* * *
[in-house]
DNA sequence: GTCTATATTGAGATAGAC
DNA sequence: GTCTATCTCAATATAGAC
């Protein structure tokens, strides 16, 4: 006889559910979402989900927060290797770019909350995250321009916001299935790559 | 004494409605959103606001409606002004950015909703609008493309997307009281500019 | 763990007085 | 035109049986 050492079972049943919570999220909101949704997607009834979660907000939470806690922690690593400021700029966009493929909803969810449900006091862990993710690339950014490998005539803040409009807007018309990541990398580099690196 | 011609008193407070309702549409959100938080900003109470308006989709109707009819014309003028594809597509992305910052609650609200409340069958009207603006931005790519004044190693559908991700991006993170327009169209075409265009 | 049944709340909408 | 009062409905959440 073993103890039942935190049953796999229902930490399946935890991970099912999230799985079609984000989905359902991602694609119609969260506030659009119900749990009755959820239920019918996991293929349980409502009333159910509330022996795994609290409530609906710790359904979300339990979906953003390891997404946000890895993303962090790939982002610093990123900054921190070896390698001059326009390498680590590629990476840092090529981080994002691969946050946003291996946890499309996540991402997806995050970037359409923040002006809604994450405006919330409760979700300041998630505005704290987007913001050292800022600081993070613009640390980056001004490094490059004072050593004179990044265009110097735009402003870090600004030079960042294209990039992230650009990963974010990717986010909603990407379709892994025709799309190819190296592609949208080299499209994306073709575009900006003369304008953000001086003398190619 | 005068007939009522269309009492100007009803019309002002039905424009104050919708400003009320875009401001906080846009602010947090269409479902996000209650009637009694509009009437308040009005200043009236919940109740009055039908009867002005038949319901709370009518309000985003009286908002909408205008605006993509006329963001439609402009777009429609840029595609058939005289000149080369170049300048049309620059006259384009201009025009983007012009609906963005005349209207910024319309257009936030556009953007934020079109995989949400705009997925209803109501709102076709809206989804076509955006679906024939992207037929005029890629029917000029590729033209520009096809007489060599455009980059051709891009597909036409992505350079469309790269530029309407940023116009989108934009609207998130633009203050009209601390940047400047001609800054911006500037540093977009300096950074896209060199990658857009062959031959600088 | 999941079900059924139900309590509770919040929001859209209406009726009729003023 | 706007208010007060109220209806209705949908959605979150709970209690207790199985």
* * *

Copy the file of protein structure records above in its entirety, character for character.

[in-house]
DNA sequence: GTCTATATTGAGATAGAC
DNA sequence: GTCTATCTCAATATAGAC
């Protein structure tokens, strides 16, 4: 006889559910979402989900927060290797770019909350995250321009916001299935790559 | 004494409605959103606001409606002004950015909703609008493309997307009281500019 | 763990007085 | 035109049986 050492079972049943919570999220909101949704997607009834979660907000939470806690922690690593400021700029966009493929909803969810449900006091862990993710690339950014490998005539803040409009807007018309990541990398580099690196 | 011609008193407070309702549409959100938080900003109470308006989709109707009819014309003028594809597509992305910052609650609200409340069958009207603006931005790519004044190693559908991700991006993170327009169209075409265009 | 049944709340909408 | 009062409905959440 073993103890039942935190049953796999229902930490399946935890991970099912999230799985079609984000989905359902991602694609119609969260506030659009119900749990009755959820239920019918996991293929349980409502009333159910509330022996795994609290409530609906710790359904979300339990979906953003390891997404946000890895993303962090790939982002610093990123900054921190070896390698001059326009390498680590590629990476840092090529981080994002691969946050946003291996946890499309996540991402997806995050970037359409923040002006809604994450405006919330409760979700300041998630505005704290987007913001050292800022600081993070613009640390980056001004490094490059004072050593004179990044265009110097735009402003870090600004030079960042294209990039992230650009990963974010990717986010909603990407379709892994025709799309190819190296592609949208080299499209994306073709575009900006003369304008953000001086003398190619 | 005068007939009522269309009492100007009803019309002002039905424009104050919708400003009320875009401001906080846009602010947090269409479902996000209650009637009694509009009437308040009005200043009236919940109740009055039908009867002005038949319901709370009518309000985003009286908002909408205008605006993509006329963001439609402009777009429609840029595609058939005289000149080369170049300048049309620059006259384009201009025009983007012009609906963005005349209207910024319309257009936030556009953007934020079109995989949400705009997925209803109501709102076709809206989804076509955006679906024939992207037929005029890629029917000029590729033209520009096809007489060599455009980059051709891009597909036409992505350079469309790269530029309407940023116009989108934009609207998130633009203050009209601390940047400047001609800054911006500037540093977009300096950074896209060199990658857009062959031959600088 | 999941079900059924139900309590509770919040929001859209209406009726009729003023 | 706007208010007060109220209806209705949908959605979150709970209690207790199985």